- Paul Richardson: Second-round pick and the likely heir to a vastly reduced Percy Harvin role. Richardson is blurry fast but twiggy thin. He also has a good arm and completed a 75-yard pass in college, so expect an option pass trick play at some point. Probably a needlessly complicated one.
- Luke Willson and Cooper Helfet: A fifth-round pick last year, Willson missed last week's loss to the Rams but should return to share tight end duties with Helfet. The Ontario native signed with the Blue Jays before playing a significant role as a spot starter and seam stretcher last year. Willson's name has the most useful second L ever: He cannot be confused with the actor on the Internet or his own quarterback on the field. Helfet, who caught a highlight-reel touchdown last week, started his college career with a Johns Hopkins lacrosse scholarship, then switched to Duke football because he was getting creeped out by Bill Belichick following him around campus.
- Bryan Walters, Kevin Norwood and Brett Brackett: If you see any of these individuals on the field regularly, emotionally prepare yourself for a Cardinals division title immediately.
The Panthers have lost three games by a total margin of 67 points, winning three games by a margin of just 30 points and tying one by a margin of (checking calculator) zero points. Sometimes, the points for-against differential speaks louder than slumps, trades or rumors of turmoil.
Prediction: Seahawks 26, Panthers 13
Bills at Jets
Sunday, 1 p.m.
Line: Jets -3
The Game Previews Psychedelic Black Light Art Gallery proudly presents the following play diagram, a representation of how Marty Mornhinweg will scheme to get all of the Jets' best playmakers on the field at once in a critical red-zone situation.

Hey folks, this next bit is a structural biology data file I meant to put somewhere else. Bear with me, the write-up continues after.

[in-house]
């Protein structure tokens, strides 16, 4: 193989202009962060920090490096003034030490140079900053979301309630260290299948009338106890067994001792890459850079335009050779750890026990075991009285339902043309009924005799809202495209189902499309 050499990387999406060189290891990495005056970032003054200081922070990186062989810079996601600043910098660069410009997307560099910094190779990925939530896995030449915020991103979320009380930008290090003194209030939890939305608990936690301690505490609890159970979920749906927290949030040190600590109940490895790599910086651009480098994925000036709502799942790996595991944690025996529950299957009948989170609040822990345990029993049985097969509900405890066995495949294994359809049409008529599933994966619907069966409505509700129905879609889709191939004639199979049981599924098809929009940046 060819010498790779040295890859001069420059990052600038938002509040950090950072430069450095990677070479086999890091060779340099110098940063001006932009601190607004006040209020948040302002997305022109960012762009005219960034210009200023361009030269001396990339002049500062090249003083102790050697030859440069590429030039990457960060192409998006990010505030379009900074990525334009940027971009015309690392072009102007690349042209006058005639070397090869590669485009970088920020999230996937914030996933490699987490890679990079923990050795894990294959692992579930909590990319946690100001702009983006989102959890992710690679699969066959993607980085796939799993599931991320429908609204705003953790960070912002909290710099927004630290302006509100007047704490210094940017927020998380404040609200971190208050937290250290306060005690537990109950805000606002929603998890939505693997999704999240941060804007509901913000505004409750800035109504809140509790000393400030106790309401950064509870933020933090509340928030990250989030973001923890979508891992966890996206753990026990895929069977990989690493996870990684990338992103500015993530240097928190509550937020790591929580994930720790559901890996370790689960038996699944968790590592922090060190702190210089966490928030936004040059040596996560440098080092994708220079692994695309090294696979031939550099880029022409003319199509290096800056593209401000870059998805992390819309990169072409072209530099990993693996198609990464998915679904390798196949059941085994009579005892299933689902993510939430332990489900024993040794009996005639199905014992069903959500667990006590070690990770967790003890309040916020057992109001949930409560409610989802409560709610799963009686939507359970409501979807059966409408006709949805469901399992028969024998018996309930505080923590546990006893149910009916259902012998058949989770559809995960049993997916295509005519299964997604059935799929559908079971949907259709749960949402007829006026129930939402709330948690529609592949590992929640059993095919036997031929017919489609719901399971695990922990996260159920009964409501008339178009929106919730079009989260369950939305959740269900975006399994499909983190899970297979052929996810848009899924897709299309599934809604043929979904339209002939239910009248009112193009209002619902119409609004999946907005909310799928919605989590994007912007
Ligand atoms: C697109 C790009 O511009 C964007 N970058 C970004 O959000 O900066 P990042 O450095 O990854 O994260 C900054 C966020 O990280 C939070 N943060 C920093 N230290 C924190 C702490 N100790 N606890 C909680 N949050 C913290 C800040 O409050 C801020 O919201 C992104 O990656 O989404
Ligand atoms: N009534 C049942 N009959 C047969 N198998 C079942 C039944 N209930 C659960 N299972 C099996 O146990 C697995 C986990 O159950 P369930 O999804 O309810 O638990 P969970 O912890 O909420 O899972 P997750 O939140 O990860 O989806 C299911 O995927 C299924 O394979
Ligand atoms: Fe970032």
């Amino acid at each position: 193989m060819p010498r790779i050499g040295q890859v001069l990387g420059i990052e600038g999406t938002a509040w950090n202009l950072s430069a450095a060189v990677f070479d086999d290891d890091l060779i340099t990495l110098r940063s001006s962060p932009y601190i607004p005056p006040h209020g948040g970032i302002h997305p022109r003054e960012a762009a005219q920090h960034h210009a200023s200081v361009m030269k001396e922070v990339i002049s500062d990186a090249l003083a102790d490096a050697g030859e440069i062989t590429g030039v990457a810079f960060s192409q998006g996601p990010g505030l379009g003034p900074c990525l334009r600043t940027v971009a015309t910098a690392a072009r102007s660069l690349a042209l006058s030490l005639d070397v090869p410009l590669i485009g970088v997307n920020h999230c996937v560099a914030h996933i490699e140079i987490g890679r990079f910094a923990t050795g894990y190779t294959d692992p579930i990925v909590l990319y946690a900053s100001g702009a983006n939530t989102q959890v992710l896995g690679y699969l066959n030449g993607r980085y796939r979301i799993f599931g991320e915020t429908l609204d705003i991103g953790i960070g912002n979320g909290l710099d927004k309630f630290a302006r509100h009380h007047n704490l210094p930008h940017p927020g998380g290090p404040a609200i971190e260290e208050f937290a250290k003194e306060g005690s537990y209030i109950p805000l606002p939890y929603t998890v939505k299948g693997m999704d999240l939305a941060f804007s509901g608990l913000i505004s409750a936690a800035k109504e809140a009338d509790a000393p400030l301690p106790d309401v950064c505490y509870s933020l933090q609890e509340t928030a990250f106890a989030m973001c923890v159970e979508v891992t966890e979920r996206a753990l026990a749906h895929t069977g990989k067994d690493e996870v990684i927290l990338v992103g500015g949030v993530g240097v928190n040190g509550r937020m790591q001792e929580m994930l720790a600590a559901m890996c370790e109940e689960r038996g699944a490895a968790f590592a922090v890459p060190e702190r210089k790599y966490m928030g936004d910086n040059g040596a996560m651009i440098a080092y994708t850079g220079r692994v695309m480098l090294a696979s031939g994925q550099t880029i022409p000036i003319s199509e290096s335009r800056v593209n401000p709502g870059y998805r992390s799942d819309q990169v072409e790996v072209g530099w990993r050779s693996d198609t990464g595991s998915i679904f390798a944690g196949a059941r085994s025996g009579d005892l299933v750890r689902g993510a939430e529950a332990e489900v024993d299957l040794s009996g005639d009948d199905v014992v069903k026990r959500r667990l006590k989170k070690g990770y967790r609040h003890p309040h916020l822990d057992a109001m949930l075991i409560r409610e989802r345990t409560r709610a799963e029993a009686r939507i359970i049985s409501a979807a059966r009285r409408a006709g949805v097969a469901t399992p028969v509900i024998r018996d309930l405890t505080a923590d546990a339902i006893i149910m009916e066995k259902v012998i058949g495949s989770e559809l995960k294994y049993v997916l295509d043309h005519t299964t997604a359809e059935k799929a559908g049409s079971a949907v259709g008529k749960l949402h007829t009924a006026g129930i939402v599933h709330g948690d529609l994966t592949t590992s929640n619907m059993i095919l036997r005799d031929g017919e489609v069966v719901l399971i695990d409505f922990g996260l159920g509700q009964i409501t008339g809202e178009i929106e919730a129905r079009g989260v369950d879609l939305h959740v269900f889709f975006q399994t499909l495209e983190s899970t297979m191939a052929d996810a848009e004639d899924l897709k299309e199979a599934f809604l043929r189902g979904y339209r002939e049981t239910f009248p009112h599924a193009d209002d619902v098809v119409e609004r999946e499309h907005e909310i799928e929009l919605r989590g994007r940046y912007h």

Bilal Powell (29) starts in his familiar role of pistol quarterback. Michael Vick (1) motions from the slot into the backfield to accept a fake handoff and run an elaborate looping pass route that will take about 19 seconds to complete. Powell option pitches to Chris Johnson (21), who then pitches on a reverse to Percy Harvin (16). Meanwhile, Geno Smith (7) seals the edge by delivering a crushing block to a defensive end, while Eric Decker (87) tries to look busy.
Once he reaches the far sideline, Harvin throws across his body to Vick, wide open in the far corner of the end zone, because the defense just stands there.
The resulting touchdown is nullified by a Willie Colon penalty. "Business as usual," Harvin says before whacking Jeff Cumberland with a shovel.
Not shown in the diagram: Chris Ivory and Jeremy Kerley shaking their heads on the sideline and wondering if they know anyone who has Chip Kelly's phone number.
Prediction: Jets 21, Bills 17
Ravens at Bengals
Sunday, 1 p.m.
The whole "field-stretching deep receiver" concept has become so overstated that it is nearly an urban legend. Yes, a deep-threat receiver has an impact on the coverage and can open up opportunities for teammates, but most teams have several receivers with the speed to "lift the lid" on the safeties. It's not like the scouting combine is short on guys who can run a sub-4.5 40. If a team's designated burner is unavailable, opponents still have to be "honest" in coverage, with at least one safety deep in most situations.
The Bengals are an exception. With A.J. Green unavailable last week, Colts safeties looked like they did not know what to do with themselves. The camera operator recording the All-22 footage actually zoomed in at times because both Colts safeties were within seven yards of the line of scrimmage, even on passing downs; it was like watching Alfred Hitchcock directing a scouting reel.
Sergio Brown sometimes blitzed and sometimes dropped 30 yards deep in anticipation of a receiver who never, ever arrived. Before one snap, he raced all the way up to the line to threaten a blitz, then buzzed back to a point on the field so remote that season ticket holders were milling around. Yes, it was a disguised coverage, but it looked like Brown just got bored. By the third quarter, I expected him to disappear from the back of the frame pre-snap and reappear after the tackle with a carry carton of Starbucks.